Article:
Since my writing schedule makes almost every month at Casa PBW a NaNoWriMo, I don't officially participate, but I encourage everyone who's game to give it a whirl. If you've never attempted to write a novel, it can be a terrific ice-breaker to join in. It's also a good preview of what it's like to write professionally, create on demand and work under deadline pressure.

Are any of you guys joining in? Is it your first time, or are you a dedicated NaNoWriMo'er? What are you planning to work on? Let us know in comments.

Some NaNoWriMo Links:

The 2008 NaNoWriMo Write-a-Thon Fundraiser Event in San Francisco

AlphaSmart Loaners


NaNoWriMo Young Writers Program

2008 Web Badges and Wordcount widgets

Tuesday, October 07, 2008


Here I thought I was being so clever with the pics for the Where was She? giveaway, but most of you guessed it; the road trip I took was to my favorite city in Georgia: Savannah (with an afternoon jaunt over to Tybee Island.)

We put the magic hat to work, and the winner of the BookWish is:

Jamie (whose guess was: It reminds me of Savannah, GA. Such a lovely town.)

Jamie, when you have a chance please e-mail the title and author of the book you'd like for your BookWish along with your full name and ship-to information to Thanks to everyone for joining in.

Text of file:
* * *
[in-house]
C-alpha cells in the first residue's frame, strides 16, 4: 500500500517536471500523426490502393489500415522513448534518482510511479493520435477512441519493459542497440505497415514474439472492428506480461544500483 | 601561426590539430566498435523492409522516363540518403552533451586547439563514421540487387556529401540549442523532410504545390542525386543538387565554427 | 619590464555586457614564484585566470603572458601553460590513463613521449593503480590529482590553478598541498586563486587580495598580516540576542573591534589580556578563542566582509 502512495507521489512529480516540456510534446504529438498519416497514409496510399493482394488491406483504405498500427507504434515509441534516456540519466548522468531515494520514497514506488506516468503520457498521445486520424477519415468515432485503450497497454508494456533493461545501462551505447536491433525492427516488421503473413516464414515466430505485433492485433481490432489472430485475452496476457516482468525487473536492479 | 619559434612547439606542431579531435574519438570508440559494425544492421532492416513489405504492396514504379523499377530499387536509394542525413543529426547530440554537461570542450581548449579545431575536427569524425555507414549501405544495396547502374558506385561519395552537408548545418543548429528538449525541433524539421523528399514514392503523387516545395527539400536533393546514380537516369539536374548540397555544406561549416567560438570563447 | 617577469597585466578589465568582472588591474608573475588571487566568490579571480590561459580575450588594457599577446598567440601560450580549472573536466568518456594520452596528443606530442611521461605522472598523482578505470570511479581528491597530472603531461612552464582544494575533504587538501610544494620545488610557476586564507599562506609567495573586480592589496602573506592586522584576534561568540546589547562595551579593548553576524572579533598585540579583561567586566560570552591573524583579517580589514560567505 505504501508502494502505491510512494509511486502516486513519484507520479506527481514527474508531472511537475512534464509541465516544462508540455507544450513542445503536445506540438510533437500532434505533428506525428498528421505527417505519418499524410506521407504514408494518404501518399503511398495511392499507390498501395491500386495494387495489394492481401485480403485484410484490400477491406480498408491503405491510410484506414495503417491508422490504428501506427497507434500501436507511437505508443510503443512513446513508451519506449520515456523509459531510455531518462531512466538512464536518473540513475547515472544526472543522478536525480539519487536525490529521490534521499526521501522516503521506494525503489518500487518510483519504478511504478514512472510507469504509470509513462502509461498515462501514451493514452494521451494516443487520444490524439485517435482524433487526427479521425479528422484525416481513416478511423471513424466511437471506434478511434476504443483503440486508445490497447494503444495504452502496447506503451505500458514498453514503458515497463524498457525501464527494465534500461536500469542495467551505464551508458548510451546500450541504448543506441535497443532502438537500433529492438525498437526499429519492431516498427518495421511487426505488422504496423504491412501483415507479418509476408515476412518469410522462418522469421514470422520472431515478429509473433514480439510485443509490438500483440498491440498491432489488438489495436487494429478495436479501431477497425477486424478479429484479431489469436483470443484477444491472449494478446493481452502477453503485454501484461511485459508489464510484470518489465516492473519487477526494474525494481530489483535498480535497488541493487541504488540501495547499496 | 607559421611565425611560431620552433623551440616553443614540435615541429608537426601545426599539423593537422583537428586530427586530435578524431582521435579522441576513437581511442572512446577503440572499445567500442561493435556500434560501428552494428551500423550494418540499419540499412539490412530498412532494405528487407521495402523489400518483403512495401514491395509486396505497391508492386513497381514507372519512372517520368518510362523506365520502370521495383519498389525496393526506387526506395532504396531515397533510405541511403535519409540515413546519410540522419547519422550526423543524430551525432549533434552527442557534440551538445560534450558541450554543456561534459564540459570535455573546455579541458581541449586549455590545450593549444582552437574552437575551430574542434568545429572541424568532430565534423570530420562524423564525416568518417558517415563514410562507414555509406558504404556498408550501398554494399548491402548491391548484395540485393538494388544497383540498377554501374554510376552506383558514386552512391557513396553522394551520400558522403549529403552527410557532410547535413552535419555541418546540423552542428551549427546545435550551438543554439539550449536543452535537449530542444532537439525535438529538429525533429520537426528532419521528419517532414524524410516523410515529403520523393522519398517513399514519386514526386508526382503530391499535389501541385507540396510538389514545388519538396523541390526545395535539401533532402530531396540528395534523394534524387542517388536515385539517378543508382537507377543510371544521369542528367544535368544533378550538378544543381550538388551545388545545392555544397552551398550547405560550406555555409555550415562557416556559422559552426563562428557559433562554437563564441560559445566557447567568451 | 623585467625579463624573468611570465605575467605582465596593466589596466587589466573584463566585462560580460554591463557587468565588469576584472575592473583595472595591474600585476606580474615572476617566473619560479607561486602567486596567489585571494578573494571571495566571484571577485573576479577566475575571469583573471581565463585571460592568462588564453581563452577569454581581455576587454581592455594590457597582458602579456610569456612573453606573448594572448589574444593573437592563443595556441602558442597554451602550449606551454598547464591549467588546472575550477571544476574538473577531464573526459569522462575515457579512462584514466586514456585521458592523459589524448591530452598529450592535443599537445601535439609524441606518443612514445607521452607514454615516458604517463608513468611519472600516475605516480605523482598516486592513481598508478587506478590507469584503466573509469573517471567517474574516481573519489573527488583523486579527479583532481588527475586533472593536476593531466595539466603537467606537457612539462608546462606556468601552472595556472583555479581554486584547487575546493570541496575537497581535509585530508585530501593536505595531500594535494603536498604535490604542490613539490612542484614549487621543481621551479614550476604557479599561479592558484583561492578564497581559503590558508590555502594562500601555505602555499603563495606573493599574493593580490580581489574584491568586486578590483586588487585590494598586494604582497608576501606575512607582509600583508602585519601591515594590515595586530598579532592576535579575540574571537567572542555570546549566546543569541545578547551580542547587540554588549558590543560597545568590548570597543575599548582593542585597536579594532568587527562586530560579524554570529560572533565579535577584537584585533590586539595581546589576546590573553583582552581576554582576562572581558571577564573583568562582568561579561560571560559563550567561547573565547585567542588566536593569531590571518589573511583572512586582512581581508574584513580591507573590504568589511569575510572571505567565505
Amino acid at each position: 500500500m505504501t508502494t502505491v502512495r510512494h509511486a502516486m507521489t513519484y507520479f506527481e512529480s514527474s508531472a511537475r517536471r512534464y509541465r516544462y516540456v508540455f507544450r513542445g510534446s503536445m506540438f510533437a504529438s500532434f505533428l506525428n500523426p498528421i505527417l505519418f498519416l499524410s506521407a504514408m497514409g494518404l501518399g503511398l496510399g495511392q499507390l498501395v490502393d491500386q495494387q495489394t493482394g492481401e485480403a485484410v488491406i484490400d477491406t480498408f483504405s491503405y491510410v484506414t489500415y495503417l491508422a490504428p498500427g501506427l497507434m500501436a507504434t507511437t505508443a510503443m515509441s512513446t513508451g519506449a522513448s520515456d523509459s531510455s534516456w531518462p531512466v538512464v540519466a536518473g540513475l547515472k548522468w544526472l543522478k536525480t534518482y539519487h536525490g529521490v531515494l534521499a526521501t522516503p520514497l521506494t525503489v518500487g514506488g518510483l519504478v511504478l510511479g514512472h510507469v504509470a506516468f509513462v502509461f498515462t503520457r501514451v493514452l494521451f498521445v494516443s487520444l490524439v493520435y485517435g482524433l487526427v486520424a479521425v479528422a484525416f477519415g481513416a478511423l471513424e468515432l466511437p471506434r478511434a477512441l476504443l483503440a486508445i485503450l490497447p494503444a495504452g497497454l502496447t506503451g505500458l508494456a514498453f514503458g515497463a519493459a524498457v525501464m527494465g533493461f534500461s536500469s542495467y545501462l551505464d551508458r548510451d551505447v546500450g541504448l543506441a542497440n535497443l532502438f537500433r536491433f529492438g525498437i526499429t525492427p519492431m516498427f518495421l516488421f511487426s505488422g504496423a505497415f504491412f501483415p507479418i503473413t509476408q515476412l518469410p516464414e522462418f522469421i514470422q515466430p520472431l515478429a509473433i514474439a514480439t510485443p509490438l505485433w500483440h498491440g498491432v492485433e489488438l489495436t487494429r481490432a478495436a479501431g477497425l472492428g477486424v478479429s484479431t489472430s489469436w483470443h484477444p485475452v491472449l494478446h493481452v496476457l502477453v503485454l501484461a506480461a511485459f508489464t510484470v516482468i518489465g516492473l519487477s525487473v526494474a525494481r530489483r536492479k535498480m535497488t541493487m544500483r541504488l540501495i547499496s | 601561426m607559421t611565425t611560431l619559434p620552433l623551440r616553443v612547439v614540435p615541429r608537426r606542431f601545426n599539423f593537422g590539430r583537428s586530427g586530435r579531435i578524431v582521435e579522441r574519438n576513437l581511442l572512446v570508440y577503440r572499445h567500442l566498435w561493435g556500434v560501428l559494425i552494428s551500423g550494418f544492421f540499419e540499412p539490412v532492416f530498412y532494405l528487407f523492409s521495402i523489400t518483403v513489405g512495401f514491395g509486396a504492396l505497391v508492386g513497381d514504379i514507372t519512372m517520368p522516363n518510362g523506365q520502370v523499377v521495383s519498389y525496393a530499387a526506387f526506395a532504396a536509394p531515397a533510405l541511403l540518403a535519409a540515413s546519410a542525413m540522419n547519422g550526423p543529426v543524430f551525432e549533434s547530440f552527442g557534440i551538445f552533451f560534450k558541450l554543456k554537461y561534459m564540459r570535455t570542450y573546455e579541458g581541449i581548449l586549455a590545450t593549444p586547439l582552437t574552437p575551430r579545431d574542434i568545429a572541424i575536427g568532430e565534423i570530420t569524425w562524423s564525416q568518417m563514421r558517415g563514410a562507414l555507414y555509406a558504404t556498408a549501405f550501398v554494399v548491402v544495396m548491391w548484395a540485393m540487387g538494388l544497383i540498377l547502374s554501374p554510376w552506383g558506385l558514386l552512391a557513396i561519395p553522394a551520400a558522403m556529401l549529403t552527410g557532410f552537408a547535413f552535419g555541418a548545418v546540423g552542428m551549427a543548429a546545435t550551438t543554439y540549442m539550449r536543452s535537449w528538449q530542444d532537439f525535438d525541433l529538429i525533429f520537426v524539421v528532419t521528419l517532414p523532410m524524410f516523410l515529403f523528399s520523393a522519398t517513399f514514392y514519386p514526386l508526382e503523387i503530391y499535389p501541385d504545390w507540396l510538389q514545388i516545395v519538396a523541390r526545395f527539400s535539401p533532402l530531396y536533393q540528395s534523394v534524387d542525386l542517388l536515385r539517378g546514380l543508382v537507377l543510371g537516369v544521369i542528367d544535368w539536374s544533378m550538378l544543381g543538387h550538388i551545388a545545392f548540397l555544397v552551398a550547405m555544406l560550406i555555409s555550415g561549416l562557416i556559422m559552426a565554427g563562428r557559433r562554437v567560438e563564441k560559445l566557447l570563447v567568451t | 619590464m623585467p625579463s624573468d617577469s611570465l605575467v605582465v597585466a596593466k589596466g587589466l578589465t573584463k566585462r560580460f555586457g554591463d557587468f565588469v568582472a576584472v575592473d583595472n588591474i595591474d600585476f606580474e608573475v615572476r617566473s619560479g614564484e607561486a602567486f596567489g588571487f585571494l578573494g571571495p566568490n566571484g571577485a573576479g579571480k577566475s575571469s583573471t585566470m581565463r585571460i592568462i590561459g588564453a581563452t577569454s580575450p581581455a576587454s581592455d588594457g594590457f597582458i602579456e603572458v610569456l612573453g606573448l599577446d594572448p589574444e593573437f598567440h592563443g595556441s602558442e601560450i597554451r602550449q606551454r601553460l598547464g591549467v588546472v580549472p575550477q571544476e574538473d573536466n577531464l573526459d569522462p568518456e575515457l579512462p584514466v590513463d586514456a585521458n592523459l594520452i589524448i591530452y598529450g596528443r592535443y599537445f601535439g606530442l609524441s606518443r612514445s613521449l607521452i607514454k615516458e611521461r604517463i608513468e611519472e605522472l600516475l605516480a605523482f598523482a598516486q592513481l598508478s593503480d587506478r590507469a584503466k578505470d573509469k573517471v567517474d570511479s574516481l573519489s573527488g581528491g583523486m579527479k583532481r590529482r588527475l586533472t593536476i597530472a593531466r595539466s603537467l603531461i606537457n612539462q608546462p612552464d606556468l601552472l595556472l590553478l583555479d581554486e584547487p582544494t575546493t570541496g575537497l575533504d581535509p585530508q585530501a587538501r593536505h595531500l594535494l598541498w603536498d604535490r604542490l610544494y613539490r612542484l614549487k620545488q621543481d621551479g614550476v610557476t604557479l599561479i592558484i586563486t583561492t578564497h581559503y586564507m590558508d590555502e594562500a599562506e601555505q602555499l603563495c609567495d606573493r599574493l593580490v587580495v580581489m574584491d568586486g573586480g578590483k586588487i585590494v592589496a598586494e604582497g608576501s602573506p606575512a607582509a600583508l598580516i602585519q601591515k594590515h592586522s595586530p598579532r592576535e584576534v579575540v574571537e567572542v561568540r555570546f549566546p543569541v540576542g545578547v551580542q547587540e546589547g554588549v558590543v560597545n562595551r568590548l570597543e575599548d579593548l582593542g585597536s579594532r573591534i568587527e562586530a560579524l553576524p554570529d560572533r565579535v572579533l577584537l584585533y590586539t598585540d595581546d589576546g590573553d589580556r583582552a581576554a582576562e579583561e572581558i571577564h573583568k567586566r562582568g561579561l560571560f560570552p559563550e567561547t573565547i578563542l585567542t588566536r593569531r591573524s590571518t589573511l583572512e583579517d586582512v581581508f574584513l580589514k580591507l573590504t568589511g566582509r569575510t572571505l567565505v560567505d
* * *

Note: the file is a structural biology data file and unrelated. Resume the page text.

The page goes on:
*I've reposted all ten of the pictures from the giveaway along with short descriptions for each over at the story blog here.

Monday, October 06, 2008

Where Was She? Ten

Ten Pics from PBW's Latest Road Trip

Doris Morgan would love it -- Click to see larger image

Church goes Goth -- click to see larger image

Got brick? -- Click to see larger image

Look it's the new RITA award -- click to see larger image

My kind of conference -- click to see larger image

Because you simply can't have enough live oak -- click to see larger image

Noon in the Garden of Mostly Good -- click to see larger image

The gates of I'm Not Telling -- Click to see larger image

My idea of house porn -- click to see larger image

Ghost in the Frame -- click to see larger image